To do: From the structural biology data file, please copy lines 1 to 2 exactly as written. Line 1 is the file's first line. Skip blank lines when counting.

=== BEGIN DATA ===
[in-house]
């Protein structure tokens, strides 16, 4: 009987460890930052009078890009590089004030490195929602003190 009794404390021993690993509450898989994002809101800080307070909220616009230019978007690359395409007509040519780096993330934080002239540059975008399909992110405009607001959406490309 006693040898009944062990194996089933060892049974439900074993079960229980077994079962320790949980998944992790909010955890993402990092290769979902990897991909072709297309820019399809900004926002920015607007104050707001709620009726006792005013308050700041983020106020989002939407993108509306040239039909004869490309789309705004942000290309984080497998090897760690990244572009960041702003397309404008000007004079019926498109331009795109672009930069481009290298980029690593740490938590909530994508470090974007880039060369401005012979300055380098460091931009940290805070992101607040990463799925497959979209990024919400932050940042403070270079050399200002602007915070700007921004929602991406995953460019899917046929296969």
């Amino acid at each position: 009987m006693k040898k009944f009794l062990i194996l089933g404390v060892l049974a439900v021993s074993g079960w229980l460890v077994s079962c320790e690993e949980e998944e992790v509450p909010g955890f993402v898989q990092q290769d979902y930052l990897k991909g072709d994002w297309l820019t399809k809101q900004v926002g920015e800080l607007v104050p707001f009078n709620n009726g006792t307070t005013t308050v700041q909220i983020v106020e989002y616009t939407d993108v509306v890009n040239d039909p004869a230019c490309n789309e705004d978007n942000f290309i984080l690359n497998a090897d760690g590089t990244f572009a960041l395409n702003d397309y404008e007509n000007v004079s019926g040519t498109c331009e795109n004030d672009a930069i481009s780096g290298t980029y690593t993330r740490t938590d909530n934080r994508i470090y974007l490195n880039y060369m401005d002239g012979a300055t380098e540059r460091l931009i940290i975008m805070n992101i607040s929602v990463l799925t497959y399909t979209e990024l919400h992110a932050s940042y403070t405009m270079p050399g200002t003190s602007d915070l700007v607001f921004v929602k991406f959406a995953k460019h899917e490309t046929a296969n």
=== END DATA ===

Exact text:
[in-house]
């Protein structure tokens, strides 16, 4: 009987460890930052009078890009590089004030490195929602003190 009794404390021993690993509450898989994002809101800080307070909220616009230019978007690359395409007509040519780096993330934080002239540059975008399909992110405009607001959406490309 006693040898009944062990194996089933060892049974439900074993079960229980077994079962320790949980998944992790909010955890993402990092290769979902990897991909072709297309820019399809900004926002920015607007104050707001709620009726006792005013308050700041983020106020989002939407993108509306040239039909004869490309789309705004942000290309984080497998090897760690990244572009960041702003397309404008000007004079019926498109331009795109672009930069481009290298980029690593740490938590909530994508470090974007880039060369401005012979300055380098460091931009940290805070992101607040990463799925497959979209990024919400932050940042403070270079050399200002602007915070700007921004929602991406995953460019899917046929296969």